We encountered a real-world case Spark fails the query if some of the partitions don't have matching offset by timestamp.
This is intended behavior to avoid bring unintended output for some cases like:
- timestamp 2 is presented as timestamp-offset, but the some of partitions don't have the record yet
- record with timestamp 1 comes "later" in the following micro-batch
which is possible since Kafka allows to specify the timestamp in record.
Here the unintended output we talked about was the risk of reading record with timestamp 1 in the next micro-batch despite the option specifying timestamp 2.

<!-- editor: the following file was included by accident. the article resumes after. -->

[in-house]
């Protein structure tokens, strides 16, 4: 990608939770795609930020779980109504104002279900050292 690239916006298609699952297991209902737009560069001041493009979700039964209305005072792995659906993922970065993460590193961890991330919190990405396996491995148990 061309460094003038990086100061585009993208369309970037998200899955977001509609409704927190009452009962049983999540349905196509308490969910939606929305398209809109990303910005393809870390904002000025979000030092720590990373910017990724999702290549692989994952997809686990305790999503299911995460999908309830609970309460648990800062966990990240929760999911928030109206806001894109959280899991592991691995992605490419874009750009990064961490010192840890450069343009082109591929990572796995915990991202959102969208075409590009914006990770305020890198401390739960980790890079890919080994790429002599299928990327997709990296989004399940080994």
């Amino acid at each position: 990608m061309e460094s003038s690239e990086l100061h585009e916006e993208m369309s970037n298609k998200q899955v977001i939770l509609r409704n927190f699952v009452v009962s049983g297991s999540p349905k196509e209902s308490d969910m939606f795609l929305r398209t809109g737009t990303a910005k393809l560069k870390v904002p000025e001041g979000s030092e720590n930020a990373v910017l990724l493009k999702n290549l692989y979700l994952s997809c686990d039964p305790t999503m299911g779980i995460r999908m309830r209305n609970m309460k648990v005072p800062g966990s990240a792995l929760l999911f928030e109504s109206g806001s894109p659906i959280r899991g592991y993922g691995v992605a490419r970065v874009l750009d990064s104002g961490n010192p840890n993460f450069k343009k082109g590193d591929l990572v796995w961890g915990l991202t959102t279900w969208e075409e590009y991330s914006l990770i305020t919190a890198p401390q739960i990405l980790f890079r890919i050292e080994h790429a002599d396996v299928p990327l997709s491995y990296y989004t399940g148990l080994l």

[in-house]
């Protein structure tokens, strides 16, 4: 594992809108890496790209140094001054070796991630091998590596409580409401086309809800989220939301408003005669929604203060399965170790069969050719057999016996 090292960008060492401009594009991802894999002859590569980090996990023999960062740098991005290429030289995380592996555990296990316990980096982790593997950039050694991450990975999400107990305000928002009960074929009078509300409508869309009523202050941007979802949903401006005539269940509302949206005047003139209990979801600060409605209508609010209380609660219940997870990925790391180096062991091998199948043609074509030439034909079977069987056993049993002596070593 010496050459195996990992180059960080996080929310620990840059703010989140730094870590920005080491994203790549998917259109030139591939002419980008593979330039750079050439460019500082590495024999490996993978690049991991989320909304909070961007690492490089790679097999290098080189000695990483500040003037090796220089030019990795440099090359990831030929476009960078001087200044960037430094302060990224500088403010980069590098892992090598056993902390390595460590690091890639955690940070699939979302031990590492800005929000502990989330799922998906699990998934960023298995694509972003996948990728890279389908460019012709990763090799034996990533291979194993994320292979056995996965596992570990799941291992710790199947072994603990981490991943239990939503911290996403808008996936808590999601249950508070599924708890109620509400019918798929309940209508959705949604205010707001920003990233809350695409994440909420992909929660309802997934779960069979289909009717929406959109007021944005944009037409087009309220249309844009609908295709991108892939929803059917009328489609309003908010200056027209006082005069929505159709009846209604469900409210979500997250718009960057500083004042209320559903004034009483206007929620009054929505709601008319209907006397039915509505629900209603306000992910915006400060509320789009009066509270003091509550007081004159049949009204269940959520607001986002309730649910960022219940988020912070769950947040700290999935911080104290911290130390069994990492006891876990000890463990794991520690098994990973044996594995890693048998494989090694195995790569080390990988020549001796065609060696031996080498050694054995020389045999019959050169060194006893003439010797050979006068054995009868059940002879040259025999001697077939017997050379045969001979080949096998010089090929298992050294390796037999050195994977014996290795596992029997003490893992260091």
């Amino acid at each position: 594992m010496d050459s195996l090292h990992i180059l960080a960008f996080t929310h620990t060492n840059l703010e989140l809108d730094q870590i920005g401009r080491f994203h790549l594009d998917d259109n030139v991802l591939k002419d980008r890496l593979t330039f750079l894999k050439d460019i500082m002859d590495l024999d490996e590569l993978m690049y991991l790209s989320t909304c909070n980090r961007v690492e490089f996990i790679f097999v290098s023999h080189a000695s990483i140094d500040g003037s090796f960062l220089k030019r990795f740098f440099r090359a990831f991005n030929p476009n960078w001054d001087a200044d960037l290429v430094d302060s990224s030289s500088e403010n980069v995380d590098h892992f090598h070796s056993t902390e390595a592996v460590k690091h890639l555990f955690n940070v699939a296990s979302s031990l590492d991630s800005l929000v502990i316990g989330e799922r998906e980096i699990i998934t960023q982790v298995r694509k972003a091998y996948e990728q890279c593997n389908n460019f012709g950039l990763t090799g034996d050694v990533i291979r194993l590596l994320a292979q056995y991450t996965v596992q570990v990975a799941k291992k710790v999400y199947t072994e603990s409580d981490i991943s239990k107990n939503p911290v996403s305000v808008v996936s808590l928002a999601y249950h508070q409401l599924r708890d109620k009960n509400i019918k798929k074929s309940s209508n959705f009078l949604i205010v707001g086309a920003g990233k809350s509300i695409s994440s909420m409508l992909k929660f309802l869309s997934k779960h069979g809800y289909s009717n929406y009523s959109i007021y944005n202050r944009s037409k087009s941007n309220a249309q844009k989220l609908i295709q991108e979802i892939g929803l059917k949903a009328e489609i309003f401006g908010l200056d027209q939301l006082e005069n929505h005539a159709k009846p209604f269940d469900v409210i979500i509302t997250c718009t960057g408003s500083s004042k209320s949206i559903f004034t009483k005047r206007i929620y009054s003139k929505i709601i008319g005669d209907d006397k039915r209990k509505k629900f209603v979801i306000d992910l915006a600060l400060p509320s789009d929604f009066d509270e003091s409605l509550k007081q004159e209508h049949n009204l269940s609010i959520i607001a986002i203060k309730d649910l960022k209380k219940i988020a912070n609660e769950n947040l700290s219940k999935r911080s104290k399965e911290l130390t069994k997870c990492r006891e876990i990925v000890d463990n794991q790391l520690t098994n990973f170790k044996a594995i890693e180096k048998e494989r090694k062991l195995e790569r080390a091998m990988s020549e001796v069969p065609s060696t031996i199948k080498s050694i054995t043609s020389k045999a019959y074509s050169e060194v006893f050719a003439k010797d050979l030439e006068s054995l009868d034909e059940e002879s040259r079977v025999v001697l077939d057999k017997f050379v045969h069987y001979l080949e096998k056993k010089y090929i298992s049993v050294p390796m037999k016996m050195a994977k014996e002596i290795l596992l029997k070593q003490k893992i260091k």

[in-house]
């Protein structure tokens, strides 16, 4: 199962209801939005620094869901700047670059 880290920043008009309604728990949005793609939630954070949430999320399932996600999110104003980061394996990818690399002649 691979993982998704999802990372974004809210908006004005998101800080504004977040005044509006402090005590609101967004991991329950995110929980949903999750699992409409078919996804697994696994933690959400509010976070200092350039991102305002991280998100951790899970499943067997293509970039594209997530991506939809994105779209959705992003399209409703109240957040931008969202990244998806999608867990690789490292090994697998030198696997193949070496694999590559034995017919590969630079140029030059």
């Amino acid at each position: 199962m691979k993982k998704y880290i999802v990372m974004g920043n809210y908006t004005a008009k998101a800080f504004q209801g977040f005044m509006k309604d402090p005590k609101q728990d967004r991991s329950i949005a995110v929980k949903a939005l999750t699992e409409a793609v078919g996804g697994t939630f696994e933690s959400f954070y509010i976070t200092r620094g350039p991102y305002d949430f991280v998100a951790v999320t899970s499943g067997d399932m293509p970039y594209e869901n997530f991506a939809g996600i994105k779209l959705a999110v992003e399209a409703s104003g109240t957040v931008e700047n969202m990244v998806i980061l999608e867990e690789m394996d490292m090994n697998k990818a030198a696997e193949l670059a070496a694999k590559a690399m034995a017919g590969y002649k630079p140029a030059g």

But for many cases end users just suppose timestamp is increasing monotonically, and current behavior blocks these cases to make progress.
For the cases the timestamp is supposed to increase monotonically, it's safe to consider the offset to be latest (technically, offset for latest record + 1) if there's no matching record via timestamp.
This would be pretty much helpful for the case where there's a skew between partitions and some partitions have older records.
- AS-IS: Spark simply fails the query and end users have to deal with workarounds requiring manual steps.
- TO-BE: Spark will assign the latest offset for these partitions, so that Spark can read newer records from these partitions in further micro-batches.
To retain the existing behavior and also give some help for the proposed "TO-BE" behavior, we'd like to introduce the strategy on mismatched offset for start offset timestamp.